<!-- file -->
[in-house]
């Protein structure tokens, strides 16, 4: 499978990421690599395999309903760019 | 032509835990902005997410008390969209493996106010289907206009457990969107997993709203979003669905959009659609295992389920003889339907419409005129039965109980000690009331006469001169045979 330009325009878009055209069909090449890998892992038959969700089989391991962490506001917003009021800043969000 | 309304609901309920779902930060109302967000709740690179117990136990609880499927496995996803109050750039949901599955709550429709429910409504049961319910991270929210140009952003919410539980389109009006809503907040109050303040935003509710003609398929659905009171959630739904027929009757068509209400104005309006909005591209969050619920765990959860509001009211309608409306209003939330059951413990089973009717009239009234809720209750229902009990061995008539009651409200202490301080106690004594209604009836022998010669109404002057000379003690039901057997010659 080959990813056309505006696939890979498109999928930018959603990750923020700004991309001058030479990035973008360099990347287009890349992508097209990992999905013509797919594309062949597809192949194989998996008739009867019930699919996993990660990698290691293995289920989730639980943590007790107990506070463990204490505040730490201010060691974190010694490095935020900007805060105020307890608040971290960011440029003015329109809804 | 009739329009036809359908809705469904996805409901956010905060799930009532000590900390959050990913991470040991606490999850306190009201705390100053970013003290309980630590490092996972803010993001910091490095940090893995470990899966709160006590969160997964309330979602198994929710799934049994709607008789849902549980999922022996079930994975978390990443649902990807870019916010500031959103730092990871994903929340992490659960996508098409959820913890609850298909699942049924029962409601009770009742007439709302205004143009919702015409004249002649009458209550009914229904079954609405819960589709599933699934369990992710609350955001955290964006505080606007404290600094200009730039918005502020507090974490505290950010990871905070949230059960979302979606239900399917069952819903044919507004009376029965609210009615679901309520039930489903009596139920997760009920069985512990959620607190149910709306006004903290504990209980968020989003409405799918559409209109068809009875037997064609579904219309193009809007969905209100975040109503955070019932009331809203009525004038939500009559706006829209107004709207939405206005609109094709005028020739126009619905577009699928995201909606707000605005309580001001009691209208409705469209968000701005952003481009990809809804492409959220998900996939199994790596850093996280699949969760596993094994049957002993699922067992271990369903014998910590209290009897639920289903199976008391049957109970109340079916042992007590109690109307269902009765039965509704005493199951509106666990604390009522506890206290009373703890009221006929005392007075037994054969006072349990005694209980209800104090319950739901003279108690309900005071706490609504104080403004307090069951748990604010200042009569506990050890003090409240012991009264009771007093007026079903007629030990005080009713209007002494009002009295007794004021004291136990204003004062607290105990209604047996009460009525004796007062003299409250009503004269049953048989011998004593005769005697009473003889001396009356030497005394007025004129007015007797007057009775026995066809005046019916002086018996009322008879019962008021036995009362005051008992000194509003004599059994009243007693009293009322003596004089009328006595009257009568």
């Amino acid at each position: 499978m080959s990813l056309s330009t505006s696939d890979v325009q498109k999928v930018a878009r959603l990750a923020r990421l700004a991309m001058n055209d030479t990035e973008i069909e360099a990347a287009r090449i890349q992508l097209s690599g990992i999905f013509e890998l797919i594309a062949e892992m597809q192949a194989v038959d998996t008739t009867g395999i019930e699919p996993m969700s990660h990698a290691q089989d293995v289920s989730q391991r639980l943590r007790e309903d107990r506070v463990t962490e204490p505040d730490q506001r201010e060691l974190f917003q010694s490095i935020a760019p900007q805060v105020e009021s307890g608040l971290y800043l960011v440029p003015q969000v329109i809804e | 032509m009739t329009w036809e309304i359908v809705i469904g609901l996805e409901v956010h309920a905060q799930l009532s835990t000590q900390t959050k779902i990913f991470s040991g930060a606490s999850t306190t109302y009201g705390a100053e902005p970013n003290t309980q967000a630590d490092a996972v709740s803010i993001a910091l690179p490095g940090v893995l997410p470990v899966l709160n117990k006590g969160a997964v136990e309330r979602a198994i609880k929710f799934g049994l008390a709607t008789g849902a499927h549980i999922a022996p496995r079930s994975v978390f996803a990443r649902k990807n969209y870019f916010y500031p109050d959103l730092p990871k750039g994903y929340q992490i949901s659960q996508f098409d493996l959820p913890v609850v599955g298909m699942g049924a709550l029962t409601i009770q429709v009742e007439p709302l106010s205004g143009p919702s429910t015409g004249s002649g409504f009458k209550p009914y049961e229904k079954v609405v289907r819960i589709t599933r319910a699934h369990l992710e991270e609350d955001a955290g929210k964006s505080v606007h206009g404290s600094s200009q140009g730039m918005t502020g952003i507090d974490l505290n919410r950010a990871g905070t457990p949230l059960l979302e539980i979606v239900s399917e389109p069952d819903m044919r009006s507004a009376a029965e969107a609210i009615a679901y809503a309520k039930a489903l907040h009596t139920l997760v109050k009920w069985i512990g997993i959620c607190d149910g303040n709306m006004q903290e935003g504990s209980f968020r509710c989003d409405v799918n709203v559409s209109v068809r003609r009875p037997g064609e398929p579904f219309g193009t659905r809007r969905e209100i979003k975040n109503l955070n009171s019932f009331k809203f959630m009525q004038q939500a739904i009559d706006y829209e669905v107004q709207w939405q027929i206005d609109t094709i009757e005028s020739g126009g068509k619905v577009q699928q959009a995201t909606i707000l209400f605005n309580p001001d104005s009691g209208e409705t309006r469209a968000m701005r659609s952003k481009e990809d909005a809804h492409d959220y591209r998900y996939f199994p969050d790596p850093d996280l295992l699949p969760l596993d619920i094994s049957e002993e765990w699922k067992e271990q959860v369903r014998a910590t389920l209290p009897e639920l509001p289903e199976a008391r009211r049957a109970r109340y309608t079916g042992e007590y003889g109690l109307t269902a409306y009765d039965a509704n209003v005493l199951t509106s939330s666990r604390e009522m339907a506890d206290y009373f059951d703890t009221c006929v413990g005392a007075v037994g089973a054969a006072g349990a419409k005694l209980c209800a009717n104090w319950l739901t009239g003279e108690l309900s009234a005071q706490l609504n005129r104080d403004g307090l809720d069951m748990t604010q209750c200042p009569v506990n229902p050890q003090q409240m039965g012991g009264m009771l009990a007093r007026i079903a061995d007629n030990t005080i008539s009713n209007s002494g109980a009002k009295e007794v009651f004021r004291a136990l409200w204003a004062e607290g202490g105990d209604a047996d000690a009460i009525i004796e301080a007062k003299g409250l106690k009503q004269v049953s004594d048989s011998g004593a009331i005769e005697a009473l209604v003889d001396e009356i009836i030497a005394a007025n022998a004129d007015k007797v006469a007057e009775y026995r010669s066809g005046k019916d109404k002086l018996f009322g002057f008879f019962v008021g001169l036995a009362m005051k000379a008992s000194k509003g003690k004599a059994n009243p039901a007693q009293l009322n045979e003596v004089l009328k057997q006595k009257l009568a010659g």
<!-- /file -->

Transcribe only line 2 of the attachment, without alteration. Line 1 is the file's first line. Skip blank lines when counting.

């Protein structure tokens, strides 16, 4: 499978990421690599395999309903760019 | 032509835990902005997410008390969209493996106010289907206009457990969107997993709203979003669905959009659609295992389920003889339907419409005129039965109980000690009331006469001169045979 330009325009878009055209069909090449890998892992038959969700089989391991962490506001917003009021800043969000 | 309304609901309920779902930060109302967000709740690179117990136990609880499927496995996803109050750039949901599955709550429709429910409504049961319910991270929210140009952003919410539980389109009006809503907040109050303040935003509710003609398929659905009171959630739904027929009757068509209400104005309006909005591209969050619920765990959860509001009211309608409306209003939330059951413990089973009717009239009234809720209750229902009990061995008539009651409200202490301080106690004594209604009836022998010669109404002057000379003690039901057997010659 080959990813056309505006696939890979498109999928930018959603990750923020700004991309001058030479990035973008360099990347287009890349992508097209990992999905013509797919594309062949597809192949194989998996008739009867019930699919996993990660990698290691293995289920989730639980943590007790107990506070463990204490505040730490201010060691974190010694490095935020900007805060105020307890608040971290960011440029003015329109809804 | 009739329009036809359908809705469904996805409901956010905060799930009532000590900390959050990913991470040991606490999850306190009201705390100053970013003290309980630590490092996972803010993001910091490095940090893995470990899966709160006590969160997964309330979602198994929710799934049994709607008789849902549980999922022996079930994975978390990443649902990807870019916010500031959103730092990871994903929340992490659960996508098409959820913890609850298909699942049924029962409601009770009742007439709302205004143009919702015409004249002649009458209550009914229904079954609405819960589709599933699934369990992710609350955001955290964006505080606007404290600094200009730039918005502020507090974490505290950010990871905070949230059960979302979606239900399917069952819903044919507004009376029965609210009615679901309520039930489903009596139920997760009920069985512990959620607190149910709306006004903290504990209980968020989003409405799918559409209109068809009875037997064609579904219309193009809007969905209100975040109503955070019932009331809203009525004038939500009559706006829209107004709207939405206005609109094709005028020739126009619905577009699928995201909606707000605005309580001001009691209208409705469209968000701005952003481009990809809804492409959220998900996939199994790596850093996280699949969760596993094994049957002993699922067992271990369903014998910590209290009897639920289903199976008391049957109970109340079916042992007590109690109307269902009765039965509704005493199951509106666990604390009522506890206290009373703890009221006929005392007075037994054969006072349990005694209980209800104090319950739901003279108690309900005071706490609504104080403004307090069951748990604010200042009569506990050890003090409240012991009264009771007093007026079903007629030990005080009713209007002494009002009295007794004021004291136990204003004062607290105990209604047996009460009525004796007062003299409250009503004269049953048989011998004593005769005697009473003889001396009356030497005394007025004129007015007797007057009775026995066809005046019916002086018996009322008879019962008021036995009362005051008992000194509003004599059994009243007693009293009322003596004089009328006595009257009568």